Maintaining healthy blood sugar levels, or glucose, is found to help prevent conditions like diabetes, which may cause things such as dementia, heart disease, and stroke. Getting physical exercise can help keep blood sugar levels down, but perhaps the best way is by eating a clean, nutritious diet.
Focus on consuming foods that don’t have added sugars.
A good rule of thumb is to eat whole foods, or foods that are not processed. Go for nuts and seeds, grains, vegetables and fruits, lean meats, and seafood. Limited dairy, especially low-fat dairies and plain Greek yogurt, is fine too.
To help you stay healthy for years to come, we give you a short list of superfood trends and benefits that are making their mark on 2018.
Cut Out Smoking and Reduce Alcohol
If you regularly smoke tobacco, your cardiovascular health will be negatively affected. Thus, increasing your risk of developing conditions that may lead to dementia. If possible, cut out all smoking as soon as possible to prevent the risk of heart attack, stroke, and lung disease.
Overconsumption of alcohol can also be damaging to cognitive function and other areas of the body.
Alcohol can also worsen pre-existing conditions like diabetes, high blood pressure, and memory loss.
Exacerbating these conditions may increase your risk of dementia. If possible moderate your alcohol consumption to a max of two drinks a day for men, and one drink a day for women, according to the NIAAA. But no alcohol is the healthiest choice.
Challenge Your Brain and Keep It Active
Keeping your brain moving, working, and challenged might possibly reduce your risk of dementia, as well as treat the symptoms of it. It’s not fully known why learning new things, playing brain games, and making new mental connections reduces the effects of Alzheimer’s.
But scientists think it might be due to the fact that challenging our minds encourages new neural connections (neuroplasticity) in the brain, helping reverse or prevent brain cell damage.
There are so many ways to stimulate our brains. Play puzzles, brain game apps, or learn a new language. You can take a class, jot down notes on a topic you find interesting, or even forge social connections with new people.
Control Your Blood Pressure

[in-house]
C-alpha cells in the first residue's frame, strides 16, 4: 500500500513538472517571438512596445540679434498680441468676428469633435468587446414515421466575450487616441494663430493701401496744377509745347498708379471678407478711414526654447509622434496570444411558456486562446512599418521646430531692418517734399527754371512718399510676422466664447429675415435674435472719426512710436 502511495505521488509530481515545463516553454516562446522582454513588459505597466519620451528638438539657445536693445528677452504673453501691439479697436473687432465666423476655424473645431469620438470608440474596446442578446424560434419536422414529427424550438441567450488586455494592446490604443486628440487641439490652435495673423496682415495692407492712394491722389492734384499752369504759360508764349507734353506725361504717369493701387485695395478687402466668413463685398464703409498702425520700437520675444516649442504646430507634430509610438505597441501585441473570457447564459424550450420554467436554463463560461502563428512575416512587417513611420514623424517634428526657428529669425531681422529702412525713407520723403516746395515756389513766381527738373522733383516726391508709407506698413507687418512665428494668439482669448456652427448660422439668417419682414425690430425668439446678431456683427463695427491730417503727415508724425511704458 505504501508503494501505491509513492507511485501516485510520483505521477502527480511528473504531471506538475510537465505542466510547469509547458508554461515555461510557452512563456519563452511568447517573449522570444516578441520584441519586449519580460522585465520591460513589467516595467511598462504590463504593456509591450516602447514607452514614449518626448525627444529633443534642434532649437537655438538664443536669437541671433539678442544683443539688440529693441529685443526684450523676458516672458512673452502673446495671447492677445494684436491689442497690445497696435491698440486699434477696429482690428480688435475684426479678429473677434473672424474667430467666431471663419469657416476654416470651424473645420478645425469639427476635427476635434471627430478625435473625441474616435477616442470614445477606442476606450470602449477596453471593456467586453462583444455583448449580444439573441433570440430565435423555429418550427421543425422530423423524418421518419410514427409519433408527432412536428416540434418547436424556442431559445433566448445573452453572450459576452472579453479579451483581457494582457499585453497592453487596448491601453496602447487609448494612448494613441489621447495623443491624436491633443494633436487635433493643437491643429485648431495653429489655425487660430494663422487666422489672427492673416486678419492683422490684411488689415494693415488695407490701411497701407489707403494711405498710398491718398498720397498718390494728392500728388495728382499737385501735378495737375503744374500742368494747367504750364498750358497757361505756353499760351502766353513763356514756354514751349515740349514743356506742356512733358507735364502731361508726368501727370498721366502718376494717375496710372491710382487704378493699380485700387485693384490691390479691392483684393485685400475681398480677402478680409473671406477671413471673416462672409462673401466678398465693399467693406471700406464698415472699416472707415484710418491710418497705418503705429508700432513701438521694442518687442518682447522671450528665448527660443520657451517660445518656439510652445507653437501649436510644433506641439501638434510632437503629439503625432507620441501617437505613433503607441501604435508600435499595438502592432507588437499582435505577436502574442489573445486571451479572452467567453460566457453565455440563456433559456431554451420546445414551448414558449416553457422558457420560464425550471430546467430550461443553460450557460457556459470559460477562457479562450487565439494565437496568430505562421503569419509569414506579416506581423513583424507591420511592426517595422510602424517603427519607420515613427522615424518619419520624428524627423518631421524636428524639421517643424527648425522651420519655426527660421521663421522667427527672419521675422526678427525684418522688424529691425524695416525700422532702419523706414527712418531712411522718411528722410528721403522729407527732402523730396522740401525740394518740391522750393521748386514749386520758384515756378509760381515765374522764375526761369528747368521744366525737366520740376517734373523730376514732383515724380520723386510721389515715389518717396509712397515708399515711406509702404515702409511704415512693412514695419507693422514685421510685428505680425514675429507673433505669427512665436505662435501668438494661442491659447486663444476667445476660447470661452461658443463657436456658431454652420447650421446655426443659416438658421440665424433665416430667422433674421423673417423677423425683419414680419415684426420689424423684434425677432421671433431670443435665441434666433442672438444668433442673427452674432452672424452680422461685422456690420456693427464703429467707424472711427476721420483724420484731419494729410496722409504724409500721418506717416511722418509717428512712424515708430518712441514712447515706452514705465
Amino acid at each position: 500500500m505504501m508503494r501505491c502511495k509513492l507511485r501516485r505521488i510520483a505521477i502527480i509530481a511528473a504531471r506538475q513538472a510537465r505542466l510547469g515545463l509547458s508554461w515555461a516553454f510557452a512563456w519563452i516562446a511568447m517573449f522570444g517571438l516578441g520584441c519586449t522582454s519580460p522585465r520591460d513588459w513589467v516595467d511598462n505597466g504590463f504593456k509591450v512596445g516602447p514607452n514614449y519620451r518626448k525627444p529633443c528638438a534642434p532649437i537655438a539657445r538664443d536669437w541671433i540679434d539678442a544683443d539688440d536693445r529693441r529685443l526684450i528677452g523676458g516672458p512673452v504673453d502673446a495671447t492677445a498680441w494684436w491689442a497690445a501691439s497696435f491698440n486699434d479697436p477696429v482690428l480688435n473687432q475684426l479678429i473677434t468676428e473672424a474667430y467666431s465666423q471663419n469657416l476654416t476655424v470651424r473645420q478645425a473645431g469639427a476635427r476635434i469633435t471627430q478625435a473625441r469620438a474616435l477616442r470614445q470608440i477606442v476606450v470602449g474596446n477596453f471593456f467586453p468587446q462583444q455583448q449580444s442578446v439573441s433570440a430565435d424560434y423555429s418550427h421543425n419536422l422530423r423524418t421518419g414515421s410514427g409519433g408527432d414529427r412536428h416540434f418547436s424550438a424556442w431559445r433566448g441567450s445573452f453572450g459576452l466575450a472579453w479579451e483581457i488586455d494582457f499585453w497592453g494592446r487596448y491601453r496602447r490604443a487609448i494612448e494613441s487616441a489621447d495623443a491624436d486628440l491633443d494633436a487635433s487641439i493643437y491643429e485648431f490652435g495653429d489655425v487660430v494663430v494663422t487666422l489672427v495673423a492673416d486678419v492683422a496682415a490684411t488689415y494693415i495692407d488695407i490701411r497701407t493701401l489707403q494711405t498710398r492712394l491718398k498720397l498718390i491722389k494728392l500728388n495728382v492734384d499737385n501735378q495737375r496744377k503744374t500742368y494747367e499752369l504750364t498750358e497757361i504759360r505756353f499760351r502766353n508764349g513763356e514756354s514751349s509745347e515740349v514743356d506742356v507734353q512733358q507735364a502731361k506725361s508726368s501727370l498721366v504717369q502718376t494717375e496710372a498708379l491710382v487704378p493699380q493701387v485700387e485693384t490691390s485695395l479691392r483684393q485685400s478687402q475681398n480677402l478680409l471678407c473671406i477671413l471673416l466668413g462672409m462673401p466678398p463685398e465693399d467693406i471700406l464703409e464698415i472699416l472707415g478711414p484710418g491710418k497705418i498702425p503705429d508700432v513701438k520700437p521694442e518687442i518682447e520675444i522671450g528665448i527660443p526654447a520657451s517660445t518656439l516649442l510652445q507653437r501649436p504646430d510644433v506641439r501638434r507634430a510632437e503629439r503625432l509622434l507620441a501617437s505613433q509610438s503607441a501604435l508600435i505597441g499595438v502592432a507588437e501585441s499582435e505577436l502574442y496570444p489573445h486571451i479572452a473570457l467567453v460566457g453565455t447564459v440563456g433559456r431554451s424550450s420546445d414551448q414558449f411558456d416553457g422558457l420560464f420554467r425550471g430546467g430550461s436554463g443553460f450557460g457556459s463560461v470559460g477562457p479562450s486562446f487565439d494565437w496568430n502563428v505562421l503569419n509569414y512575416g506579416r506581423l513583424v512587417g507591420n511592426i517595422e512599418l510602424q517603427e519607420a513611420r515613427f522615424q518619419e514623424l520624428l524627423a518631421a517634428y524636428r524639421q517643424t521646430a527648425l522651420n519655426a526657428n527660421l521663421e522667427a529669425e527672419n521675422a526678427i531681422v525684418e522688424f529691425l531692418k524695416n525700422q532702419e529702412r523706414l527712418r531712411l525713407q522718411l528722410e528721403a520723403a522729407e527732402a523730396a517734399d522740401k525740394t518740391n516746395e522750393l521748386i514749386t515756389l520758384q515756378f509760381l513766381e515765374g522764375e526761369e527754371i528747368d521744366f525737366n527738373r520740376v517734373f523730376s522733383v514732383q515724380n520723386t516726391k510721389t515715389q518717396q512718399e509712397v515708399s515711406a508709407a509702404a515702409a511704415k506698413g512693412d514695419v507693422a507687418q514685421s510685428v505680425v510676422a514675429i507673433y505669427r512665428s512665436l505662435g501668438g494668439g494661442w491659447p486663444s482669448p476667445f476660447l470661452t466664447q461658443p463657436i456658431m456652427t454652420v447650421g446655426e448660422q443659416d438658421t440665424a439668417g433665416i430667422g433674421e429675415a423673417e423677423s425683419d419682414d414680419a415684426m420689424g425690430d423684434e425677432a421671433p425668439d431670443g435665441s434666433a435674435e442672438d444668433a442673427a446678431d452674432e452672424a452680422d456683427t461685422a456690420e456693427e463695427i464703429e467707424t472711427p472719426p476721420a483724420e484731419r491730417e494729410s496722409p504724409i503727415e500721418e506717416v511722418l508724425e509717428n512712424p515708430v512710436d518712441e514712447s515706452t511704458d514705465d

A significant 2017 study conducted by the National Academies of Sciences, Engineering, And Medicine highlighted high blood pressure as one of the key lifestyle risk factors that may contribute to dementia. High blood pressure is directly correlated with a number of conditions that may cause dementia, such as various cardiovascular diseases.
It is possible to maintain a healthy blood pressure through a variety of different healthy habits.
To lower your blood pressure, you can:
- Manage your stress, especially chronic stress.
- Avoid high-sodium foods and highly processed red meats, which can raise your blood pressure and cause inflammation.
- Limit your alcohol consumption.
- Quit smoking and consuming tobacco.
- Exercise regularly to improve your cardiovascular health and lose excess fat. Obesity is a risk factor for high blood pressure and heart disease.
The looming threat of dementia as we age can feel quite scary. Most of us know at least one person who has been negatively affected by Alzheimer’s disease. There is still so much we have yet to learn about this group of cognitive conditions and what causes them, but the science is increasingly pointing towards the fact that we have some control over how at risk we are for developing dementia.
By making some lifestyle changes as early on in life as we can, we can likely lower our risk of Alzheimer’s and the like. If you have to focus on incorporating three major healthy habits, it would be getting regular aerobic exercise in, maintaining a healthy blood pressure, and putting our brains to work by learning new things.